There’s no doubt that the suicide epidemic in the United States has largely mirrored the drug epidemic over recent years, to the tune of record suicide and overdose deaths occurring simultaneously. Over the years, the mental health community has tried a variety of methods to lower the suicide rate, both in the United States and worldwide. Largely, these attempts have been unsuccessful. According to the Centers for Disease Control and Prevention (CDC), suicide rates rose sharply in every U.S. state but one between 1999 and 2016. In the one state where rates fell, Nevada, the decrease was only 1 percent.
Mental health professionals have raised a number of reasons to explain the rise in depression, anxiety and suicide. Some schools of thought blame social media and technology, while others credit an increase in the stress of life in reaction to political polarity and rising poverty rates in both urban and rural communities. No matter the reasons, it’s clear that a solution needs to be found, and it will likely take a new discovery to find one.
Is Ketamine the Solution?
In a New York Times article from November 2018, contributing opinion writer Moises Velasquez-Manoff discusses some notable suicides and a few less notable cases of attempted suicide and suggests that the mental health community might look at some new ways to treat people who suffer from depression or may be suicidal.
The main suggestion is one of the methods we use in our mental health treatment programs at FHE Health: ketamine. While not a typical antidepressant, some key studies show that suicidal patients may respond better to such treatment than traditional medications.
Here, we’ll discuss what ketamine is, how it works when used to treat depressed and suicidal patients, and why the mental health community is embracing it as a new way to decrease suicide rates nationwide.
What Is Ketamine?
Ketamine has a history and reputation as a club drug. At lower doses, ketamine can be used as a painkiller, as it was when first used during the Vietnam War during the 1960s. The drug is a non-opiate sedative and makes the user feel calm and euphoric. However, at higher doses, it can cause almost hallucinogenic experiences. Ketamine has been traditionally used by teens and young adults to induce out of body experiences that enhance partying when combined with the bright lights and loud music of the club scene.
For these reasons, ketamine is a heavily regulated substance. According to the drug schedule set down by the Controlled Substances Act, it’s more addictive than traditional antidepressants and antianxiety drugs like clonazepam (Klonopin), alprazolam (Xanax) and diazepam (Valium). This may explain why it has been slow to catch on with mental health professionals, who use it less for the treatment of suicidal tendencies and mental health disorders than these alternative pharmaceuticals.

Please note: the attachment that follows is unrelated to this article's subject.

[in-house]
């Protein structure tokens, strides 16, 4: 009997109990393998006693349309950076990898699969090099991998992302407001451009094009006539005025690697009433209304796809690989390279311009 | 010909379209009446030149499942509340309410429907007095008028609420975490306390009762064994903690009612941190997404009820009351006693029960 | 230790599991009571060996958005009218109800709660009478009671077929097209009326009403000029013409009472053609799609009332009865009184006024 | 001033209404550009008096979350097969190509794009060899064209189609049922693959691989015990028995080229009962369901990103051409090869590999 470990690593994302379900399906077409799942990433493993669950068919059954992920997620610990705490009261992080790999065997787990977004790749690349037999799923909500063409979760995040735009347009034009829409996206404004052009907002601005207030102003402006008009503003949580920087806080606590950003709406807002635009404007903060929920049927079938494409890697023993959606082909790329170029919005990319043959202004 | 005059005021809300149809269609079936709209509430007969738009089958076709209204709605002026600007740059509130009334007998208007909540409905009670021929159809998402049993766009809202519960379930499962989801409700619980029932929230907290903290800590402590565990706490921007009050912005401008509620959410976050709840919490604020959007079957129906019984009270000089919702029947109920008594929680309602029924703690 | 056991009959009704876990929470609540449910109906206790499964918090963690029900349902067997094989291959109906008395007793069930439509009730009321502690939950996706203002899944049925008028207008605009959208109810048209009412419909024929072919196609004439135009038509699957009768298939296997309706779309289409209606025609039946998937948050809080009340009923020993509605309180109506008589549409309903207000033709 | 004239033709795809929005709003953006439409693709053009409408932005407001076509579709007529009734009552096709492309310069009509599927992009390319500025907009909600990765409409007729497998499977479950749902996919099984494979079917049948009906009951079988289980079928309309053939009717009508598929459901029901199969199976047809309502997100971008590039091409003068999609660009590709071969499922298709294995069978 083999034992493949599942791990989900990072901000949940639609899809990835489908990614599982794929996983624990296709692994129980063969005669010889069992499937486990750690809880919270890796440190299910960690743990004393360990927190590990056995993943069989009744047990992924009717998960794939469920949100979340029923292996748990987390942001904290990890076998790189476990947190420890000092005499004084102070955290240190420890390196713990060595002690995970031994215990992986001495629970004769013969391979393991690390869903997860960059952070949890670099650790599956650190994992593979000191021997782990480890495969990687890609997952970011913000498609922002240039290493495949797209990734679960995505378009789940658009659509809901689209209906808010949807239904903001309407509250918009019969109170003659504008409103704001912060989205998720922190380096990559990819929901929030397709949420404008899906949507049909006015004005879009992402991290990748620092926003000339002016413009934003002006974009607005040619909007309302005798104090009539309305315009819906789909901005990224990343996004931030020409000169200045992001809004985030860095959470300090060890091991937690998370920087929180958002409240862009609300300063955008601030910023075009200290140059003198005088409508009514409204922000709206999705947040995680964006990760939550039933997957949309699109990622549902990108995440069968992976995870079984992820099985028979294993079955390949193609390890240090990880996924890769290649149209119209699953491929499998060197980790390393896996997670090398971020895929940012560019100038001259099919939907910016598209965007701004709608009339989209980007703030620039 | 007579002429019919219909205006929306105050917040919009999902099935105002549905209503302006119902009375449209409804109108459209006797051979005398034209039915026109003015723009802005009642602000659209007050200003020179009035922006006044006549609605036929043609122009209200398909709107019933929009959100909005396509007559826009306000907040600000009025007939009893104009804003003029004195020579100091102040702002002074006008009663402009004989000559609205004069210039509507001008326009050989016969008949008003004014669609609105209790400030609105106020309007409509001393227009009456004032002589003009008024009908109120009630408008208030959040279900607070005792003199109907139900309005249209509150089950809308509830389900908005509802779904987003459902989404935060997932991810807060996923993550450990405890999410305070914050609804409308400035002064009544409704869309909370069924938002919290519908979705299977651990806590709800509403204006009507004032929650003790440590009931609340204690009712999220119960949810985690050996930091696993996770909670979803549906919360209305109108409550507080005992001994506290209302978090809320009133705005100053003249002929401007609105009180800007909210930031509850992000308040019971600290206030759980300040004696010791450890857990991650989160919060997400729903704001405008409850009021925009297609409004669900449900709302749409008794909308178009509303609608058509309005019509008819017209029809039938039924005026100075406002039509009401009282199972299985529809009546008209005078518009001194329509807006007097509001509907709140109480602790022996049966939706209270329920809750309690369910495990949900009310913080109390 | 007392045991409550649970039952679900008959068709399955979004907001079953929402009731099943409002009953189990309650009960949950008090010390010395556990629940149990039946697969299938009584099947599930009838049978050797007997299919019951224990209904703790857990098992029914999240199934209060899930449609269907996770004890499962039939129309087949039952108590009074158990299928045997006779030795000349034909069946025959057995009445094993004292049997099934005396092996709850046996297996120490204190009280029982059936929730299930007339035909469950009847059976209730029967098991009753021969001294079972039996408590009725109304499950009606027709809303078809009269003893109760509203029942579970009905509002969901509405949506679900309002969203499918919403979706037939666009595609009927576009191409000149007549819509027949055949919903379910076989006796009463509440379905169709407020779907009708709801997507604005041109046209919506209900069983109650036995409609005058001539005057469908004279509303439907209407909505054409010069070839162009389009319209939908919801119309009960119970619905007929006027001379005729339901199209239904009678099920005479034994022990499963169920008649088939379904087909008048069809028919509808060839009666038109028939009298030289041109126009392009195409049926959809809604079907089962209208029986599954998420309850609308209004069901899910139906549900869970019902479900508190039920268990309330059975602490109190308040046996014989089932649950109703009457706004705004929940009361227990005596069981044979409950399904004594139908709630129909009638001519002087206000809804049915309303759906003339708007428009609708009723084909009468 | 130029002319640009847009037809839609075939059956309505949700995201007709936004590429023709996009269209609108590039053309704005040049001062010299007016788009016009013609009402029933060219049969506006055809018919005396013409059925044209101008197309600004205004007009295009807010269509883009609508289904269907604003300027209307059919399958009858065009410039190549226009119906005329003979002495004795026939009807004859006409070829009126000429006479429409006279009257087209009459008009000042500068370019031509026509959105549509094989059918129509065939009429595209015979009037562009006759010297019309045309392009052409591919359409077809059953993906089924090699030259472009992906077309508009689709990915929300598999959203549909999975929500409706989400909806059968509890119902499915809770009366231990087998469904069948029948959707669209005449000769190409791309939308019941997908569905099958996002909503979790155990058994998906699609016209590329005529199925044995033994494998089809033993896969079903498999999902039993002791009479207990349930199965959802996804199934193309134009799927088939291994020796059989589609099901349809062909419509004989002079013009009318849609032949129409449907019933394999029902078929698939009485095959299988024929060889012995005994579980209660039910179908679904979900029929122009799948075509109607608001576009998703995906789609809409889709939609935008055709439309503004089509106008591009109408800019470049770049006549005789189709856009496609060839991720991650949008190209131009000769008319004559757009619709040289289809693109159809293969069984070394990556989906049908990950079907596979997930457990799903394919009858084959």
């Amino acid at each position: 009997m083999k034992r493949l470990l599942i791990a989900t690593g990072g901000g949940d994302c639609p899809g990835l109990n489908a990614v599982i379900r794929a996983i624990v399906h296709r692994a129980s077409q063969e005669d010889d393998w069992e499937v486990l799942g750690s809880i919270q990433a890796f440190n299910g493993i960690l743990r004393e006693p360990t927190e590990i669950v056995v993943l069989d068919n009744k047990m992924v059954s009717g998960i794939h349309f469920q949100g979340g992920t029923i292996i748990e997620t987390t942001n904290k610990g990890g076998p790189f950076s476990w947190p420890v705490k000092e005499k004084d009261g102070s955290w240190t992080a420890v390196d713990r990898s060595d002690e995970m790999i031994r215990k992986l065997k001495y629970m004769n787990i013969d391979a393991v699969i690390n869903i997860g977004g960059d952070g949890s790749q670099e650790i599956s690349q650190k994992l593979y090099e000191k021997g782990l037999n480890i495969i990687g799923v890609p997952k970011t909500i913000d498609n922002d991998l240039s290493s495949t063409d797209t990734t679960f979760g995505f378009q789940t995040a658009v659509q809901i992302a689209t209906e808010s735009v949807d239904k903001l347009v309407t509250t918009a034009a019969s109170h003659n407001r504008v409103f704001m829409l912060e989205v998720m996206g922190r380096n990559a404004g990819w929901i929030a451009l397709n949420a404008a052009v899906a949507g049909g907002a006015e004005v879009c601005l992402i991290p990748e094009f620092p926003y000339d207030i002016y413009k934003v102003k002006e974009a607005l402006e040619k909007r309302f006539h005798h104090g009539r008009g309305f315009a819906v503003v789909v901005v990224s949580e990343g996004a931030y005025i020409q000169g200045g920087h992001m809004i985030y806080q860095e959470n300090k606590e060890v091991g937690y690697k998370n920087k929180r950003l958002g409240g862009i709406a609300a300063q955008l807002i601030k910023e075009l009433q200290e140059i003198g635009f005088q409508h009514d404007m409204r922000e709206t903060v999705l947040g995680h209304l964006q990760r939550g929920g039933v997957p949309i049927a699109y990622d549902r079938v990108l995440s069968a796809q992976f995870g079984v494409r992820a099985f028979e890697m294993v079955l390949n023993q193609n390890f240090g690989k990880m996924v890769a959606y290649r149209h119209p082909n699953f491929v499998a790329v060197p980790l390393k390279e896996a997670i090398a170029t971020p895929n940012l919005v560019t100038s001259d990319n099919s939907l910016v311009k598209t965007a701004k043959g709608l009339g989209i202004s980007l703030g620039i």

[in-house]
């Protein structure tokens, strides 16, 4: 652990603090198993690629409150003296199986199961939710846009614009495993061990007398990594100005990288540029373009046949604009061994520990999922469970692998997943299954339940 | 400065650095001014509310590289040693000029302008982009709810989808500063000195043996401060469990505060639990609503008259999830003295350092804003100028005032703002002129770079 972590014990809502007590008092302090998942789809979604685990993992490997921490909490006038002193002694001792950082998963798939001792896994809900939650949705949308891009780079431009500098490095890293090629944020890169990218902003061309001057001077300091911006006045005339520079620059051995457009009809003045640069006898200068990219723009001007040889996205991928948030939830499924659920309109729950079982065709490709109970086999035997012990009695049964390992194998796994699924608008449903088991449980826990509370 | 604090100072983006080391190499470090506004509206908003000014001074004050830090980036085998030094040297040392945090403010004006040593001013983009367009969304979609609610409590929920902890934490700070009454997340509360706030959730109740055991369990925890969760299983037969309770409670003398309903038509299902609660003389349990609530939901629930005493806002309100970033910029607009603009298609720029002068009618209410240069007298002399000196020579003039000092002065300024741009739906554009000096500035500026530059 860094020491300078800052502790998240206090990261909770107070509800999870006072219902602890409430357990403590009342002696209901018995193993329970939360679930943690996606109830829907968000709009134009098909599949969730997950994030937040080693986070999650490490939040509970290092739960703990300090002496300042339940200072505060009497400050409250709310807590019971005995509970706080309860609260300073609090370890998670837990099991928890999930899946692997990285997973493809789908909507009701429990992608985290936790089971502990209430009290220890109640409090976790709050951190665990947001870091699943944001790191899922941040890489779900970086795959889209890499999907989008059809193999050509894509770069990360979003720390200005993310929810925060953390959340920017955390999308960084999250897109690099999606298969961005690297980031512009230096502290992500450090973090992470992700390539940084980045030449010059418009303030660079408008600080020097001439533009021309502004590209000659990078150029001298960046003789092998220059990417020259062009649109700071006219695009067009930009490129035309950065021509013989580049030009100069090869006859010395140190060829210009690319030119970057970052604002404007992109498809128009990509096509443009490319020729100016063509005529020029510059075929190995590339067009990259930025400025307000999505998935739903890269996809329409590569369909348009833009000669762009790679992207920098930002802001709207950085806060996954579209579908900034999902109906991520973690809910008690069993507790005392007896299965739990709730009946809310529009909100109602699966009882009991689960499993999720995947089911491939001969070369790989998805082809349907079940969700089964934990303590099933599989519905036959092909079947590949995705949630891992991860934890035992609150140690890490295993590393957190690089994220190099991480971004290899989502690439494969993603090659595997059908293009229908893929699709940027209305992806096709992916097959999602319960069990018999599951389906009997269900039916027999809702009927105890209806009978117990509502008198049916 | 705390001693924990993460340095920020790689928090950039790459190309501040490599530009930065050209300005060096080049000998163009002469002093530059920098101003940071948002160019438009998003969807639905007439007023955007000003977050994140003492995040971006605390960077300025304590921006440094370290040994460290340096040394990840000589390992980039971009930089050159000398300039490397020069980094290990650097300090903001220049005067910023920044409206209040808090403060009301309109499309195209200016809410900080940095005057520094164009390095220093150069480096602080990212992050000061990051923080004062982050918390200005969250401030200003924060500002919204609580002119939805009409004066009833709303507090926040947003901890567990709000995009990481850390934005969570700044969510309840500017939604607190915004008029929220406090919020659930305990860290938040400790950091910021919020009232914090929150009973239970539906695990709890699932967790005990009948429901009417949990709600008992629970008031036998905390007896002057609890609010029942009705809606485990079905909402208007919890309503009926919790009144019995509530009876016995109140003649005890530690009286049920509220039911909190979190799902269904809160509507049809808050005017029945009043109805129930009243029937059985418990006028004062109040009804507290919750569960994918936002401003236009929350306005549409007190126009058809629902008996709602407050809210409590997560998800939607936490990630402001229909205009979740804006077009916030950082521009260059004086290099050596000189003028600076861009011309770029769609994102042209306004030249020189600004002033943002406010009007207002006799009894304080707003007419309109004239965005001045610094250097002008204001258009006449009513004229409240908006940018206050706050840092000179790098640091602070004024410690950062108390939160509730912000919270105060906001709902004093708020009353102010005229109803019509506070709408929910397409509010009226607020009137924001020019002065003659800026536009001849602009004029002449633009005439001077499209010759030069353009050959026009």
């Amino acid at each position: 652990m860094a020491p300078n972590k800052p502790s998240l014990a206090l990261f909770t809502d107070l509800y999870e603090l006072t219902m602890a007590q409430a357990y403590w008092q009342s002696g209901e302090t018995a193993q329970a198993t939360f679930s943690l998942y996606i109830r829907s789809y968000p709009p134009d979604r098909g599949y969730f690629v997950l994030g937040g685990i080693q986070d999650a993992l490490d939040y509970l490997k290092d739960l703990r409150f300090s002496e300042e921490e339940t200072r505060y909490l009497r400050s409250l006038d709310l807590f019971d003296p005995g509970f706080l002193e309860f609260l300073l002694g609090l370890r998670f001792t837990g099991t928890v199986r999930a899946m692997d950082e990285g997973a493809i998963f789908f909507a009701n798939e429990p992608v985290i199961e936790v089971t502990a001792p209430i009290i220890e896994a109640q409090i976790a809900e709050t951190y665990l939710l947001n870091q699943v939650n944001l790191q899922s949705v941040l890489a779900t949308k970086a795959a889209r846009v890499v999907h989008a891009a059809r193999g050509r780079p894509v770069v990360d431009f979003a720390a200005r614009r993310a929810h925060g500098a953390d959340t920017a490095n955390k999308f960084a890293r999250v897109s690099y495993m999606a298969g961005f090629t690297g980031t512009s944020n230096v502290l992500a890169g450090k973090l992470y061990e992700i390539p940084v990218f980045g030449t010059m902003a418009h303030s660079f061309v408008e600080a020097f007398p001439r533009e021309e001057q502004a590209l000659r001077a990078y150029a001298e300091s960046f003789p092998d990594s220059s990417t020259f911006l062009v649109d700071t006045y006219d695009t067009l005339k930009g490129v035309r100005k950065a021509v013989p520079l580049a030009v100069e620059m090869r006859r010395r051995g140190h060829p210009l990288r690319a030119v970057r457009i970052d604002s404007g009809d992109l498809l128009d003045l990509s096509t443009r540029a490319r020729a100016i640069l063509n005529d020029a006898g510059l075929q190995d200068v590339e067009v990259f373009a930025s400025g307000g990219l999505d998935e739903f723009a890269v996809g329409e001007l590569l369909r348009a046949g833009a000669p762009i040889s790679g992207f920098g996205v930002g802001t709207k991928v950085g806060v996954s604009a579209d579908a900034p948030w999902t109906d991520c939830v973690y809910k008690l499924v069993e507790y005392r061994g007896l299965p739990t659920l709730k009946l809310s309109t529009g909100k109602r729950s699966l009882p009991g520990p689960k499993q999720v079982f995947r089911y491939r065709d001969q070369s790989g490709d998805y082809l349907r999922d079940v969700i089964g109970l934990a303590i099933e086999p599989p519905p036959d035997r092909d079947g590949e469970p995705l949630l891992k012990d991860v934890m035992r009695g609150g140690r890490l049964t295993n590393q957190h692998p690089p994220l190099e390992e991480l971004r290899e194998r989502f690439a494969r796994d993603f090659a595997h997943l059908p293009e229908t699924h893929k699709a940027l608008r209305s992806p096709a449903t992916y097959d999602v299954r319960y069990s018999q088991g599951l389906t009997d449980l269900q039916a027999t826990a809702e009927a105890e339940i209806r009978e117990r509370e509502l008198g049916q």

How Is It Being Used to Treat Depression?
The abuse potential of ketamine is high because it gives users an escape. The potential to treat depression and suicidal tendencies is high for the same reason, which complicates the matter in the eyes of the treatment community. For people who use it to get high, it takes them away from reality. For people suffering from long-term, severe depression, it brings them back into a position of sustained and positive stability.
Ketamine works to treat depression because it’s similar to an opioid in that it produces near-instant feelings of euphoria. Compared to the antidepressants that are commonly prescribed, which take weeks or even months for their effect to be felt, ketamine can provide the jump-start needed to kick depression.
According to the New York Times op-ed mentioned above, there are some barriers to ketamine’s approval to treat depression from the FDA, but the drug is generally considered safe if taken in small, controlled doses.
Our Approach at FHE
At FHE Health, we combine ketamine treatment with traditional treatments as part of a holistic, comprehensive approach to mental health disorders like depression, anxiety and suicidal tendencies.
As the FDA continues to deliberate about the efficacy of ketamine and similar drugs in treating depression, there is promise in learning more about the substance. It’s clear that there is no one magic solution to treat severe depression, but the more weapons we have against mental health conditions, the more prepared we are to offer patients the highest standard of care.